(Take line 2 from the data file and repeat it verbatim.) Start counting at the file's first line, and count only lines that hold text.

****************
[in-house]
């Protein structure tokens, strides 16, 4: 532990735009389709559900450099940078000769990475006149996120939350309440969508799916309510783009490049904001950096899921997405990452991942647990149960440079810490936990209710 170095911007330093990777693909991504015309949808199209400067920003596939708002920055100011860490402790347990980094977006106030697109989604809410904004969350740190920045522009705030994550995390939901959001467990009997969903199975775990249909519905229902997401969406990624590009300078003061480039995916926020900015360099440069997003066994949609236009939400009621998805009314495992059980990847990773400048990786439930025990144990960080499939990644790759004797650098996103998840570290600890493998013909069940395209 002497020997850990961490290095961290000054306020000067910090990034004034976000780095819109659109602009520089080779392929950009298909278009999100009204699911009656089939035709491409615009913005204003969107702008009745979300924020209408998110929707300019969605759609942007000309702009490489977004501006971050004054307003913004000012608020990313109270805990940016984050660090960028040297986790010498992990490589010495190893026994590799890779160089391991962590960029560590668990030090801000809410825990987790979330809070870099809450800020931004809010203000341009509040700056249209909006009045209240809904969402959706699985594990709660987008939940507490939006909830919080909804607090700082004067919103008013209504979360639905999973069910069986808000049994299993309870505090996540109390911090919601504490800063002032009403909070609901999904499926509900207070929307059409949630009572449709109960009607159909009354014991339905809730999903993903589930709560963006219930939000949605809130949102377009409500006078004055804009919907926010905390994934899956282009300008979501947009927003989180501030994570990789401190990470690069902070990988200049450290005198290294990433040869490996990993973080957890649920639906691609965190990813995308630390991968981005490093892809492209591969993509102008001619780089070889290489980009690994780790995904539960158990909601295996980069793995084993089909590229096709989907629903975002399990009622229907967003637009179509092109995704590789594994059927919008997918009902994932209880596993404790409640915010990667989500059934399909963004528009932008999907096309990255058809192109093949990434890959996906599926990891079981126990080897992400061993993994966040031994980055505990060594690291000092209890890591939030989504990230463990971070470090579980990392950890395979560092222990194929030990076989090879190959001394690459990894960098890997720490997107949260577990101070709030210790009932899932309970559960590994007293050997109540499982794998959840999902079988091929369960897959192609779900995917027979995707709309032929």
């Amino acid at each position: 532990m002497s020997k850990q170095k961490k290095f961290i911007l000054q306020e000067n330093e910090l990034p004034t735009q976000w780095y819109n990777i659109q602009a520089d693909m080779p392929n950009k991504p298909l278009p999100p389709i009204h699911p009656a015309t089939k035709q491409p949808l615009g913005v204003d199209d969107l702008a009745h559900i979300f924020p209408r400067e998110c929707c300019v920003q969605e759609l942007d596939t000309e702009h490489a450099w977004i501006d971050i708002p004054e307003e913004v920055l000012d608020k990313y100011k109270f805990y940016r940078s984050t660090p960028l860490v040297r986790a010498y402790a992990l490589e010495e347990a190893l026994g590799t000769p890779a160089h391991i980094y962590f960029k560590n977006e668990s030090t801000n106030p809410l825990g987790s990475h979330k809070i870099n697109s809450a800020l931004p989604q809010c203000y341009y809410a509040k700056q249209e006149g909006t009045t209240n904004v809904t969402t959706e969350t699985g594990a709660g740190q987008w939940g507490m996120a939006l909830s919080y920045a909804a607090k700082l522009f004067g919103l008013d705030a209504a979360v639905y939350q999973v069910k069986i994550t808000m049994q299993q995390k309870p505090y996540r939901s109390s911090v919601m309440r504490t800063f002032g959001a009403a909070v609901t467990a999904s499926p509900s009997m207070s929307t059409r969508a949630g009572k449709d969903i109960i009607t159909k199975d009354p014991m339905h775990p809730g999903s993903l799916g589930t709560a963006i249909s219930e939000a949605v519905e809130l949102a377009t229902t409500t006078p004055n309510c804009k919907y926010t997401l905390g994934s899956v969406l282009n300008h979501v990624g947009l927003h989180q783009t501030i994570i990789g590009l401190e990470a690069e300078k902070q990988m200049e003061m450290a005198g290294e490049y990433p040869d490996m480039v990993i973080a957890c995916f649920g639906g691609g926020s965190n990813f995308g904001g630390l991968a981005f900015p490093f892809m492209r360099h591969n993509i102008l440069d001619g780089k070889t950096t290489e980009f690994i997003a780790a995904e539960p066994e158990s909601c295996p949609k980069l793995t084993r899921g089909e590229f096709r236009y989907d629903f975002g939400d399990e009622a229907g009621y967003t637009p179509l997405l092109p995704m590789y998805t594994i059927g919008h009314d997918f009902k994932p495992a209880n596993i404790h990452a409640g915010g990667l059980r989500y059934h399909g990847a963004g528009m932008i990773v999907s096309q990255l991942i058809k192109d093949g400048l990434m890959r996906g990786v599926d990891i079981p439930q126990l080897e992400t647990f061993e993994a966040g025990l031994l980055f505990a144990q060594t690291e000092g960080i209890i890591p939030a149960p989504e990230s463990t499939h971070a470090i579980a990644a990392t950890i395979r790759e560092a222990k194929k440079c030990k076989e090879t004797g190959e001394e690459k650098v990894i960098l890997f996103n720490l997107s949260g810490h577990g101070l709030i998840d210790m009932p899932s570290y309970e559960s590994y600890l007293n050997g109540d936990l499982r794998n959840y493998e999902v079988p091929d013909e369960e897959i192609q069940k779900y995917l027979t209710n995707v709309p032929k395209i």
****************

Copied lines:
């Protein structure tokens, strides 16, 4: 532990735009389709559900450099940078000769990475006149996120939350309440969508799916309510783009490049904001950096899921997405990452991942647990149960440079810490936990209710 170095911007330093990777693909991504015309949808199209400067920003596939708002920055100011860490402790347990980094977006106030697109989604809410904004969350740190920045522009705030994550995390939901959001467990009997969903199975775990249909519905229902997401969406990624590009300078003061480039995916926020900015360099440069997003066994949609236009939400009621998805009314495992059980990847990773400048990786439930025990144990960080499939990644790759004797650098996103998840570290600890493998013909069940395209 002497020997850990961490290095961290000054306020000067910090990034004034976000780095819109659109602009520089080779392929950009298909278009999100009204699911009656089939035709491409615009913005204003969107702008009745979300924020209408998110929707300019969605759609942007000309702009490489977004501006971050004054307003913004000012608020990313109270805990940016984050660090960028040297986790010498992990490589010495190893026994590799890779160089391991962590960029560590668990030090801000809410825990987790979330809070870099809450800020931004809010203000341009509040700056249209909006009045209240809904969402959706699985594990709660987008939940507490939006909830919080909804607090700082004067919103008013209504979360639905999973069910069986808000049994299993309870505090996540109390911090919601504490800063002032009403909070609901999904499926509900207070929307059409949630009572449709109960009607159909009354014991339905809730999903993903589930709560963006219930939000949605809130949102377009409500006078004055804009919907926010905390994934899956282009300008979501947009927003989180501030994570990789401190990470690069902070990988200049450290005198290294990433040869490996990993973080957890649920639906691609965190990813995308630390991968981005490093892809492209591969993509102008001619780089070889290489980009690994780790995904539960158990909601295996980069793995084993089909590229096709989907629903975002399990009622229907967003637009179509092109995704590789594994059927919008997918009902994932209880596993404790409640915010990667989500059934399909963004528009932008999907096309990255058809192109093949990434890959996906599926990891079981126990080897992400061993993994966040031994980055505990060594690291000092209890890591939030989504990230463990971070470090579980990392950890395979560092222990194929030990076989090879190959001394690459990894960098890997720490997107949260577990101070709030210790009932899932309970559960590994007293050997109540499982794998959840999902079988091929369960897959192609779900995917027979995707709309032929």